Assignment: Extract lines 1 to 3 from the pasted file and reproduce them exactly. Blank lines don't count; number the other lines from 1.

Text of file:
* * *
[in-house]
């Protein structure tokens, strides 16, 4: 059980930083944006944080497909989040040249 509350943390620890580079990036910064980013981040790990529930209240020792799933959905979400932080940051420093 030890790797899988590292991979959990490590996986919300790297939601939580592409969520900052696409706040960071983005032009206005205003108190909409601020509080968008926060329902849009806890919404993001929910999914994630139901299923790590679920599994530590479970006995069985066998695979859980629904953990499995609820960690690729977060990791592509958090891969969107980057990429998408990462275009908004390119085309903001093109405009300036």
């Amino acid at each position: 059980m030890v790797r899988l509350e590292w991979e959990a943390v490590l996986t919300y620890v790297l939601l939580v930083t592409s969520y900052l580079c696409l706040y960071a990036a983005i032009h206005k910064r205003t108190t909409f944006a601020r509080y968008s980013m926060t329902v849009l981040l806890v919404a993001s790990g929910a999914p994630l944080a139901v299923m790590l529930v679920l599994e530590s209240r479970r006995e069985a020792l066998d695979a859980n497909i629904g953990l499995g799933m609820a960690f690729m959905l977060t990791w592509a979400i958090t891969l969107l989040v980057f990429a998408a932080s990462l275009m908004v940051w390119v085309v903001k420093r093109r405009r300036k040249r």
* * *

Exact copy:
[in-house]
């Protein structure tokens, strides 16, 4: 059980930083944006944080497909989040040249 509350943390620890580079990036910064980013981040790990529930209240020792799933959905979400932080940051420093 030890790797899988590292991979959990490590996986919300790297939601939580592409969520900052696409706040960071983005032009206005205003108190909409601020509080968008926060329902849009806890919404993001929910999914994630139901299923790590679920599994530590479970006995069985066998695979859980629904953990499995609820960690690729977060990791592509958090891969969107980057990429998408990462275009908004390119085309903001093109405009300036």
């Amino acid at each position: 059980m030890v790797r899988l509350e590292w991979e959990a943390v490590l996986t919300y620890v790297l939601l939580v930083t592409s969520y900052l580079c696409l706040y960071a990036a983005i032009h206005k910064r205003t108190t909409f944006a601020r509080y968008s980013m926060t329902v849009l981040l806890v919404a993001s790990g929910a999914p994630l944080a139901v299923m790590l529930v679920l599994e530590s209240r479970r006995e069985a020792l066998d695979a859980n497909i629904g953990l499995g799933m609820a960690f690729m959905l977060t990791w592509a979400i958090t891969l969107l989040v980057f990429a998408a932080s990462l275009m908004v940051w390119v085309v903001k420093r093109r405009r300036k040249r």